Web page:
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Bursting or Working Tubing or Pipe Pressures header image

Barlow's Formula

ASTM tubing and pipe specifications do not include any recommended service or burst pressure requirements. However, Barlow's formula is commonly used in the industry to approximate or predict the bursting pressures of ductile thin wall tubular [(Wall/ID) < 0.1] or cylindrical materials due to ID pressurization and generally yields conservative results or predictions. Other calculations are appropriate to heavy wall and brittle materials.

Working pressures or allowable pressures are arrived at using a safety factor (SF) to reduce the pressure from a level where bursting failure is very likely to where an acceptable level of risk is achieved. This is a complex matter where many issues must be considered such as: personnel hazard assessment, and general safety; corrosion; fatigue; fabrication changes (bends, flares); codes and insurance; seismic stability; and temperatures, to name a few. A number of these issues are addressed in a free publication (N° 9024) from the Nickel Development Institute (NiDI). Barlow's formula is merely a tool for burst estimation or prediction under ideal conditions at room temperature. Note that actual values may vary from these theoretical calculations for a number reasons.

Many engineers will use the ultimate tensile strength (UTS) to calculate a bursting pressure estimation and use the yield strength (YS) and a safety factor (SF) when arriving at a working pressure estimation. Using the yield strength and no safety factor (SF=1) will calculate an approximate theoretical pressure at which the tubing will begin to plastically deform.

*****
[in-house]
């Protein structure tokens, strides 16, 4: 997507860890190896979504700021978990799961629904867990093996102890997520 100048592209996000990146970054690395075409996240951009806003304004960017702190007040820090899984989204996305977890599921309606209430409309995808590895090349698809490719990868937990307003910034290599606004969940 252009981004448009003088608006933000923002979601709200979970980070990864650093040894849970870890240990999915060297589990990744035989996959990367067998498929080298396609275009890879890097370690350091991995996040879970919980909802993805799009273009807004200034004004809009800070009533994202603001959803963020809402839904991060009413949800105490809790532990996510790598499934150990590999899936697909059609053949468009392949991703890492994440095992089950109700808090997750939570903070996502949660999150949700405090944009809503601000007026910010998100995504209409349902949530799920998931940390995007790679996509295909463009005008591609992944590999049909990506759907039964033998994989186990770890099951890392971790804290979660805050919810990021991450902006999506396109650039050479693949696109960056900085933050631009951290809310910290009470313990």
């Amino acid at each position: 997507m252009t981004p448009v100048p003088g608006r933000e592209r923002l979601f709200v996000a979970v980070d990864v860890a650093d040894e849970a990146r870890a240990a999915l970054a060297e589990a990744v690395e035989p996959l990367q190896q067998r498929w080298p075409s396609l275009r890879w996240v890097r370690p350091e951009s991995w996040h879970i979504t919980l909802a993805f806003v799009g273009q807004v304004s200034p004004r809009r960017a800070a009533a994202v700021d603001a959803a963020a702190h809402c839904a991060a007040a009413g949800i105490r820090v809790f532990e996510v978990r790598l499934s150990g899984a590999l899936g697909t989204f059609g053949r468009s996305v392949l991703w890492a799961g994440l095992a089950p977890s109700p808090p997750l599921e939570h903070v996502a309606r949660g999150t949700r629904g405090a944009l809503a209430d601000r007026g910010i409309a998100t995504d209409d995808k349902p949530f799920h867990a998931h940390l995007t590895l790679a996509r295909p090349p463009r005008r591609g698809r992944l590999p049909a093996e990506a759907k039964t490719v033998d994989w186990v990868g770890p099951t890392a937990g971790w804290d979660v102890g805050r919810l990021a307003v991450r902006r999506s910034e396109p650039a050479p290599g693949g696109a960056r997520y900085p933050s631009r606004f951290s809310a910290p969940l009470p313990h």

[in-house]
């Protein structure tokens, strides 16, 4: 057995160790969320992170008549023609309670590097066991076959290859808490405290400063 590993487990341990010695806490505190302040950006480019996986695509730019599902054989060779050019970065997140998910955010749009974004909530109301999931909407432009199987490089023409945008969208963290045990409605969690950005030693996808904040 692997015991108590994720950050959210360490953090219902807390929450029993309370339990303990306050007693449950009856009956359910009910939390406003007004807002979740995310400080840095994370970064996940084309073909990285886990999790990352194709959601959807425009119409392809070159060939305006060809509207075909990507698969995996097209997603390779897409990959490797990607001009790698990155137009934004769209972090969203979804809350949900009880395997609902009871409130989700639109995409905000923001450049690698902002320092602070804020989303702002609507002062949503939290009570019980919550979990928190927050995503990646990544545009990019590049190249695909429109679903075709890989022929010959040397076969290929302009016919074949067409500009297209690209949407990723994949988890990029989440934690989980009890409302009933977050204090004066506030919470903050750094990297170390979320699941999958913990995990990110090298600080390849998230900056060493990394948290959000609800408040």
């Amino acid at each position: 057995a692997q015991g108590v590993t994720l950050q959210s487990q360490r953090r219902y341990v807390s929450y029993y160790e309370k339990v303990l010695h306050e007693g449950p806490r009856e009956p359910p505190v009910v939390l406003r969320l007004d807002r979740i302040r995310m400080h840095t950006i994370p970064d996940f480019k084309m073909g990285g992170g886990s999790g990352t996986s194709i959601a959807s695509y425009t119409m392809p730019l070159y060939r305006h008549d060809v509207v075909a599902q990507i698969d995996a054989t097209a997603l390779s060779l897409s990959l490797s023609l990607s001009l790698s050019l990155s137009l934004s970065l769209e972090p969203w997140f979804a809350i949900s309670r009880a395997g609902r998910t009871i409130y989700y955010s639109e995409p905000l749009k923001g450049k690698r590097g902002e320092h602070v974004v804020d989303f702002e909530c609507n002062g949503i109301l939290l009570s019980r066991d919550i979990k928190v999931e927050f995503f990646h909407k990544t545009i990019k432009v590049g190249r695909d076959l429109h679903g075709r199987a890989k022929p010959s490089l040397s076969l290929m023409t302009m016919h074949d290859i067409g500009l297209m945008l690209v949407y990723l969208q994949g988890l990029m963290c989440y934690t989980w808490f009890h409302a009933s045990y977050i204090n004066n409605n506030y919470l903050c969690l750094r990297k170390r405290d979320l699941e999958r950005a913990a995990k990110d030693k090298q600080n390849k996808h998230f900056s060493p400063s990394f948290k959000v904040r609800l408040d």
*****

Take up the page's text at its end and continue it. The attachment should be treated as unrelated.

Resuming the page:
Actual wall thickness or conservative wall estimates should be used. For example 16 gauge or 0.065" average wall tubing is likely to measure 0.060" thick, or near the low end of the allowable range. Actual pipe ODs should be used rather than Nominal Pipe Sizes (3 nps is nominally 3.5" OD). Consult the RathGibson's pipe page for help regarding pipe dimensions.
Barlow's Formula:

Barlow Calculation


      P = ID pressure (psi)
      T = Wall thickness (in)
      OD = Outside Diameter (in)
      SF = Safety factor (generally 1.5 – 10, 1 for collapsing pressure)
      S = Material strength (psi)

Ultimate Tensile strength or Yield strength can be used.

Ultimate should be used to determine the bursting pressure. Yield can be used for estimating pressures at which permanent deformation begins. A table is provided below which lists some minimum strength levels for guidance. Use of these values will yield conservative predictions relative to actual strength levels. For example S31803: the minimum yield strength is 65,000 psi, the actual yield strength may (does) average 100,000 psi for RathGibson products.

From Machinery's Handbook 25 p. 268, and ASTM-A370 A2.3.4.

OD (in) (in)
Wall (in) (in)
Strength Factor (psi)
Safety Factor (working)  
Safety Factor (bursting) 1  
Theoretical Working
(selected SF)
Theoretical Bursting or
Yeilding Pressure

Spec. Minimum Requirements

  Alloy Strength Yield (psi) Strength Ultimate (psi) ASTM Spec.
Stainless 304 30,000 75,000 A249
Stainless 304L 25,000 70,000 A249
Stainless 316 30,000 75,000 A249
Stainless 316L 25,000 70,000 A249
Stainless 309S 30,000 75,000 A249
Stainless 310S 30,000 75,000 A249
Stainless 321 30,000 71,000 A249
Stainless N08904 45,000 98,000 A249
6-Moly S31254 45,000 98,000 A249
6-Moly N08926 43,000 94,000 A249 & B674
6-Moly N08367 45,000 100,000 A249 & B676
Duplex S31803 65,000 90,000 A789
Duplex S32750 80,000 116,000 A789
Ferritic S44400 40,000 60,000 A268
Ni-Base N08810 25,000 65,000 B515
Ni-Base N08811 25,000 65,000 B515
Ni-Base N06600 35,000 80,000 B516
Ni-Base N10276 41,000 100,000 B626
Ni-Base N06022 45,000 100,000 B626
Ni-Base N06686 45,000 100,000 B626
Ni-Base N06059 45,000 100,000 B626
Ni-Base N06625 GR1 60,000 120,000 B704
Ni-Base N06625 GR2 40,000 100,000 B704
Ni-Base N08825 35,000 85,000 B704
Nickel N02200 15,000^ 55,000^ B730
Nickel N02201 12,000^ 50,000^ B730
Ni-Base N04400 28,000^ 70,000^ B730


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